Learning the Axiomatic Reasoning about Mental States Assists the Emotional Development of Autistic Patients

Boris Galitsky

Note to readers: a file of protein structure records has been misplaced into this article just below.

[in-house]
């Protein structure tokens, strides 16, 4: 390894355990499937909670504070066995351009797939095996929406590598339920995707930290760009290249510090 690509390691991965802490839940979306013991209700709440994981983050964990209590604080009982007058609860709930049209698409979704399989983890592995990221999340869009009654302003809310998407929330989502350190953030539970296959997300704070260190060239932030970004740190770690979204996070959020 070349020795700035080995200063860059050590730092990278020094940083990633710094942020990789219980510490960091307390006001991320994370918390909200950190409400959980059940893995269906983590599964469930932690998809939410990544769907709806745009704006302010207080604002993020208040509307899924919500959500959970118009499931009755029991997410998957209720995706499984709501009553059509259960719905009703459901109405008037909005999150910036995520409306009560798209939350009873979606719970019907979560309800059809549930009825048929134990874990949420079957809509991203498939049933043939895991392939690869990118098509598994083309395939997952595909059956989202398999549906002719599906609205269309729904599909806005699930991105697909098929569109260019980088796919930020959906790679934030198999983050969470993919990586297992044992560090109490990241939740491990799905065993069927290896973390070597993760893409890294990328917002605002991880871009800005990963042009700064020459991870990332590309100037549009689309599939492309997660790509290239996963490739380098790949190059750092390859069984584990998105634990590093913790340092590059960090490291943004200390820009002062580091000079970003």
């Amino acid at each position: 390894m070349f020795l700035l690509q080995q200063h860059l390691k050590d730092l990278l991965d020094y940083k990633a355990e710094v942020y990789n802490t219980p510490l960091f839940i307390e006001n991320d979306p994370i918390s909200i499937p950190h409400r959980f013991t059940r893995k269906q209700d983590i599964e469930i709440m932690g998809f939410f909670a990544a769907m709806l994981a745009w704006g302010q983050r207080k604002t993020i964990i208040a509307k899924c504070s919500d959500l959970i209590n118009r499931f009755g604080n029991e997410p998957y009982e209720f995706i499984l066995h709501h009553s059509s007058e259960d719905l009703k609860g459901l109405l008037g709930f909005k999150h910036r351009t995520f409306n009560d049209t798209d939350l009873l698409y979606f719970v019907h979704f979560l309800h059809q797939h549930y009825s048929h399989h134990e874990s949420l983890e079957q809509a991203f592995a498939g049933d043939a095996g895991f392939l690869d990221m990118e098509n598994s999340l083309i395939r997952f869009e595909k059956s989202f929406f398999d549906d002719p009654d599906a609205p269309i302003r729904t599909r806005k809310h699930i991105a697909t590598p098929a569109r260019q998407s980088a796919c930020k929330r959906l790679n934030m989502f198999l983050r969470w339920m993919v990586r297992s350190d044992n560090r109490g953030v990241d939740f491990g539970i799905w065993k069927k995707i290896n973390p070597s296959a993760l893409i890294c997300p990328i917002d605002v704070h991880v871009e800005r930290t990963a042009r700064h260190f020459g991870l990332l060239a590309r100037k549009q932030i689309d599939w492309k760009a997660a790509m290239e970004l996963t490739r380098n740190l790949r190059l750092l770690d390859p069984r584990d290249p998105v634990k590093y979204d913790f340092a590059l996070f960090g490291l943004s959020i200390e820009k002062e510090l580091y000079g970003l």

It has been discovered about a decade ago that autistic children cannot reason properly about mental states and mental actions of themselves and others (Baron-Cohen 1988, Leslie 1987). In particular, autistic patients demonstrate the lack of perceiving the emotions of themselves and others as well as the reduced emotional behavior. We extend the psychological observations and the "theory of mind" model by a more precise description of how the reasoning about mental states and actions are corrupted under autism. Logical artificial intelligence (AI) and, in particular, reasoning about knowledge, beliefs and action serves as a basis to construct a set of scenarios, consistently misunderstood by the autistic children in our experimental study. We build a set of exercises, teaching autistic patients to reason properly about mental states in accordance to the traditions of axiomatic method, since the natural ways of teaching usually do not help. Suggested autistic training is intended to stimulate the emotional development and to help the children to better communicate with external world. In this study, we continue the development of our logical model for the autistic reasoning (Galitsky 2000a) to build the training strategy of emotional rehabilitation. We provide theoretical and experimental evidence that the skills of formal reasoning about mental states and actions, acquired after the special training, lead to the improvement of emotional and communicational skills of the autistic patients. From the prospective of logical artificial intelligence, it is quite natural to approximate the emotional activity by reasoning about mental states and actions.


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